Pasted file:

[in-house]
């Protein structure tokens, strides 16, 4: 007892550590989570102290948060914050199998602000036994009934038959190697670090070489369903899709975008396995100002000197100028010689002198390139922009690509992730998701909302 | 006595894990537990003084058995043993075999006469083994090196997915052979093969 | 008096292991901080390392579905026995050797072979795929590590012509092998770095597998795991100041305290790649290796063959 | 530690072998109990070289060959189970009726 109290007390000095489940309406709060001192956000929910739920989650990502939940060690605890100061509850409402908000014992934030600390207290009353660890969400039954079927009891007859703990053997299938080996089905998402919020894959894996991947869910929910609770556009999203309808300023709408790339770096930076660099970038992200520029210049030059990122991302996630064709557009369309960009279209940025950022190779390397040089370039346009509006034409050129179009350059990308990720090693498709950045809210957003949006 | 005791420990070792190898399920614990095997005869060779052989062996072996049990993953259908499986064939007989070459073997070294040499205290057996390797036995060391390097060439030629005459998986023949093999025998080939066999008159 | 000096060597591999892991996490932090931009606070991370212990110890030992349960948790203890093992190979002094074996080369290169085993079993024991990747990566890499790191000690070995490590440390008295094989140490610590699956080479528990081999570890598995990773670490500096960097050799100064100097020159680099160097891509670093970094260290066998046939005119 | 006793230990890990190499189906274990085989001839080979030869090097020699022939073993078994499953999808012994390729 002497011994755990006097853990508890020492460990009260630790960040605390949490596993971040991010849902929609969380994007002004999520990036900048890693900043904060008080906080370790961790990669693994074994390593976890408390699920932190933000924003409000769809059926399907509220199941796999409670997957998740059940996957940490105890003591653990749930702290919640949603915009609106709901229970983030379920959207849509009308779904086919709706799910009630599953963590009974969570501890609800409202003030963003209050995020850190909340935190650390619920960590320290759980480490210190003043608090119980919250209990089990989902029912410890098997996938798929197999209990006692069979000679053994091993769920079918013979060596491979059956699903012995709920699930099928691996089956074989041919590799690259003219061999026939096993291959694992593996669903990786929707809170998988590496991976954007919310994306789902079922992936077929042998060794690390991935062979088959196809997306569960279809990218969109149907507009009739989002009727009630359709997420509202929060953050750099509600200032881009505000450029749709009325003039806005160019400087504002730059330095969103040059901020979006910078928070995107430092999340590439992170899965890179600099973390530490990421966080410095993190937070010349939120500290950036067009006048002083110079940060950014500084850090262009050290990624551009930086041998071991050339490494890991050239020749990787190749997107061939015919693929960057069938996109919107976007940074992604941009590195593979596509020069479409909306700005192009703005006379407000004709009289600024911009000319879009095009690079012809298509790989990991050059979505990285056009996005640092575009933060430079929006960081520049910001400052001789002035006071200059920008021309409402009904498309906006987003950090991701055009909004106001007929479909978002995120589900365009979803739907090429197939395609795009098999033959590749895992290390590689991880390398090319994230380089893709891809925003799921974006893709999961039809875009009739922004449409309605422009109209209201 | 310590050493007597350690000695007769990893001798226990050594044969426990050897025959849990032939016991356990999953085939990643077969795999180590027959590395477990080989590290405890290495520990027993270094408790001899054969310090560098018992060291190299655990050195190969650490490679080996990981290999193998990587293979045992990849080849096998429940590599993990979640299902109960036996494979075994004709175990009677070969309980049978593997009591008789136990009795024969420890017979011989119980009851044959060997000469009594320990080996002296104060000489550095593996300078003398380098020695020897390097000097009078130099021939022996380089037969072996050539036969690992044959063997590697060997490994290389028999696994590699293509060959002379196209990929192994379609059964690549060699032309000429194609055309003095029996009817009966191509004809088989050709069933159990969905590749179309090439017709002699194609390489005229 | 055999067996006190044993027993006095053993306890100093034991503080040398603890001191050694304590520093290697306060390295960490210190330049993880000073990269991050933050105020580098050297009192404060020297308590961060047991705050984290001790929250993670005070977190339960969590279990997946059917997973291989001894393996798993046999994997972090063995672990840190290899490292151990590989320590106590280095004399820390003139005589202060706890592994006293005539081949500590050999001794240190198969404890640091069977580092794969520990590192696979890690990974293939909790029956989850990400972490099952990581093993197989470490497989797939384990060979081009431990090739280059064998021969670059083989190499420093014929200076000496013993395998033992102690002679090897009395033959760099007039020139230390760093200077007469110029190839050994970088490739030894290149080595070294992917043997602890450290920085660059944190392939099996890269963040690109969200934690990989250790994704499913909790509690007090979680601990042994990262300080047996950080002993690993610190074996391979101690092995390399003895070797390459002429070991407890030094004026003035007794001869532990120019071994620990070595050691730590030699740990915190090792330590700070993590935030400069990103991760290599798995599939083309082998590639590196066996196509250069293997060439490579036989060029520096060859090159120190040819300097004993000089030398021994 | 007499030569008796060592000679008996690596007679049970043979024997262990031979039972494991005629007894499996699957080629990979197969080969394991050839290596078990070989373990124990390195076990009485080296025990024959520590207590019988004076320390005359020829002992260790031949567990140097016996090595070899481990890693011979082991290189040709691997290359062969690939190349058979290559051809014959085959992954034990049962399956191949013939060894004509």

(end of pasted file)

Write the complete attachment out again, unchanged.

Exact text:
[in-house]
């Protein structure tokens, strides 16, 4: 007892550590989570102290948060914050199998602000036994009934038959190697670090070489369903899709975008396995100002000197100028010689002198390139922009690509992730998701909302 | 006595894990537990003084058995043993075999006469083994090196997915052979093969 | 008096292991901080390392579905026995050797072979795929590590012509092998770095597998795991100041305290790649290796063959 | 530690072998109990070289060959189970009726 109290007390000095489940309406709060001192956000929910739920989650990502939940060690605890100061509850409402908000014992934030600390207290009353660890969400039954079927009891007859703990053997299938080996089905998402919020894959894996991947869910929910609770556009999203309808300023709408790339770096930076660099970038992200520029210049030059990122991302996630064709557009369309960009279209940025950022190779390397040089370039346009509006034409050129179009350059990308990720090693498709950045809210957003949006 | 005791420990070792190898399920614990095997005869060779052989062996072996049990993953259908499986064939007989070459073997070294040499205290057996390797036995060391390097060439030629005459998986023949093999025998080939066999008159 | 000096060597591999892991996490932090931009606070991370212990110890030992349960948790203890093992190979002094074996080369290169085993079993024991990747990566890499790191000690070995490590440390008295094989140490610590699956080479528990081999570890598995990773670490500096960097050799100064100097020159680099160097891509670093970094260290066998046939005119 | 006793230990890990190499189906274990085989001839080979030869090097020699022939073993078994499953999808012994390729 002497011994755990006097853990508890020492460990009260630790960040605390949490596993971040991010849902929609969380994007002004999520990036900048890693900043904060008080906080370790961790990669693994074994390593976890408390699920932190933000924003409000769809059926399907509220199941796999409670997957998740059940996957940490105890003591653990749930702290919640949603915009609106709901229970983030379920959207849509009308779904086919709706799910009630599953963590009974969570501890609800409202003030963003209050995020850190909340935190650390619920960590320290759980480490210190003043608090119980919250209990089990989902029912410890098997996938798929197999209990006692069979000679053994091993769920079918013979060596491979059956699903012995709920699930099928691996089956074989041919590799690259003219061999026939096993291959694992593996669903990786929707809170998988590496991976954007919310994306789902079922992936077929042998060794690390991935062979088959196809997306569960279809990218969109149907507009009739989002009727009630359709997420509202929060953050750099509600200032881009505000450029749709009325003039806005160019400087504002730059330095969103040059901020979006910078928070995107430092999340590439992170899965890179600099973390530490990421966080410095993190937070010349939120500290950036067009006048002083110079940060950014500084850090262009050290990624551009930086041998071991050339490494890991050239020749990787190749997107061939015919693929960057069938996109919107976007940074992604941009590195593979596509020069479409909306700005192009703005006379407000004709009289600024911009000319879009095009690079012809298509790989990991050059979505990285056009996005640092575009933060430079929006960081520049910001400052001789002035006071200059920008021309409402009904498309906006987003950090991701055009909004106001007929479909978002995120589900365009979803739907090429197939395609795009098999033959590749895992290390590689991880390398090319994230380089893709891809925003799921974006893709999961039809875009009739922004449409309605422009109209209201 | 310590050493007597350690000695007769990893001798226990050594044969426990050897025959849990032939016991356990999953085939990643077969795999180590027959590395477990080989590290405890290495520990027993270094408790001899054969310090560098018992060291190299655990050195190969650490490679080996990981290999193998990587293979045992990849080849096998429940590599993990979640299902109960036996494979075994004709175990009677070969309980049978593997009591008789136990009795024969420890017979011989119980009851044959060997000469009594320990080996002296104060000489550095593996300078003398380098020695020897390097000097009078130099021939022996380089037969072996050539036969690992044959063997590697060997490994290389028999696994590699293509060959002379196209990929192994379609059964690549060699032309000429194609055309003095029996009817009966191509004809088989050709069933159990969905590749179309090439017709002699194609390489005229 | 055999067996006190044993027993006095053993306890100093034991503080040398603890001191050694304590520093290697306060390295960490210190330049993880000073990269991050933050105020580098050297009192404060020297308590961060047991705050984290001790929250993670005070977190339960969590279990997946059917997973291989001894393996798993046999994997972090063995672990840190290899490292151990590989320590106590280095004399820390003139005589202060706890592994006293005539081949500590050999001794240190198969404890640091069977580092794969520990590192696979890690990974293939909790029956989850990400972490099952990581093993197989470490497989797939384990060979081009431990090739280059064998021969670059083989190499420093014929200076000496013993395998033992102690002679090897009395033959760099007039020139230390760093200077007469110029190839050994970088490739030894290149080595070294992917043997602890450290920085660059944190392939099996890269963040690109969200934690990989250790994704499913909790509690007090979680601990042994990262300080047996950080002993690993610190074996391979101690092995390399003895070797390459002429070991407890030094004026003035007794001869532990120019071994620990070595050691730590030699740990915190090792330590700070993590935030400069990103991760290599798995599939083309082998590639590196066996196509250069293997060439490579036989060029520096060859090159120190040819300097004993000089030398021994 | 007499030569008796060592000679008996690596007679049970043979024997262990031979039972494991005629007894499996699957080629990979197969080969394991050839290596078990070989373990124990390195076990009485080296025990024959520590207590019988004076320390005359020829002992260790031949567990140097016996090595070899481990890693011979082991290189040709691997290359062969690939190349058979290559051809014959085959992954034990049962399956191949013939060894004509």